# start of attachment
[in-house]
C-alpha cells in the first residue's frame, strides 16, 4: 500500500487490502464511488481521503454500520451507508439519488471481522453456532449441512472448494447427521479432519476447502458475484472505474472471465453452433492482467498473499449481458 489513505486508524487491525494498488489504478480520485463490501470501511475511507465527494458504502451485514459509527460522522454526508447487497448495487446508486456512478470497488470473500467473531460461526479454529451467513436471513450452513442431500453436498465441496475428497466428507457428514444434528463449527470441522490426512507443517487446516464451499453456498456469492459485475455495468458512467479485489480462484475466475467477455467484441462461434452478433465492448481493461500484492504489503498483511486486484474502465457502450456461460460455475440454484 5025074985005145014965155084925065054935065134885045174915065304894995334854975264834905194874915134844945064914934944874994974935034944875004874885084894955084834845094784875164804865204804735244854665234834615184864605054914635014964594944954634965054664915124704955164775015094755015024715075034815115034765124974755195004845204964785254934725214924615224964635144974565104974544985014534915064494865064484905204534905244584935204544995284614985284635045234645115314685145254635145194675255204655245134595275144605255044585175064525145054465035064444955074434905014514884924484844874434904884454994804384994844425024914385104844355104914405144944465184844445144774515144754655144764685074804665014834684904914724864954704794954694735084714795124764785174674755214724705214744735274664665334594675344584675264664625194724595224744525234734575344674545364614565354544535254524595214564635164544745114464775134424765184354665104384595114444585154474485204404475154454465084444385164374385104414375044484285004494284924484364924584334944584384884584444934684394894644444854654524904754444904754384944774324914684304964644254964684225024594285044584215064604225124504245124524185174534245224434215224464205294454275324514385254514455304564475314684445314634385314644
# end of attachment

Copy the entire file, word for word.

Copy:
[in-house]
C-alpha cells in the first residue's frame, strides 16, 4: 500500500487490502464511488481521503454500520451507508439519488471481522453456532449441512472448494447427521479432519476447502458475484472505474472471465453452433492482467498473499449481458 489513505486508524487491525494498488489504478480520485463490501470501511475511507465527494458504502451485514459509527460522522454526508447487497448495487446508486456512478470497488470473500467473531460461526479454529451467513436471513450452513442431500453436498465441496475428497466428507457428514444434528463449527470441522490426512507443517487446516464451499453456498456469492459485475455495468458512467479485489480462484475466475467477455467484441462461434452478433465492448481493461500484492504489503498483511486486484474502465457502450456461460460455475440454484 5025074985005145014965155084925065054935065134885045174915065304894995334854975264834905194874915134844945064914934944874994974935034944875004874885084894955084834845094784875164804865204804735244854665234834615184864605054914635014964594944954634965054664915124704955164775015094755015024715075034815115034765124974755195004845204964785254934725214924615224964635144974565104974544985014534915064494865064484905204534905244584935204544995284614985284635045234645115314685145254635145194675255204655245134595275144605255044585175064525145054465035064444955074434905014514884924484844874434904884454994804384994844425024914385104844355104914405144944465184844445144774515144754655144764685074804665014834684904914724864954704794954694735084714795124764785174674755214724705214744735274664665334594675344584675264664625194724595224744525234734575344674545364614565354544535254524595214564635164544745114464775134424765184354665104384595114444585154474485204404475154454465084444385164374385104414375044484285004494284924484364924584334944584384884584444934684394894644444854654524904754444904754384944774324914684304964644254964684225024594285044584215064604225124504245124524185174534245224434215224464205294454275324514385254514455304564475314684445314634385314644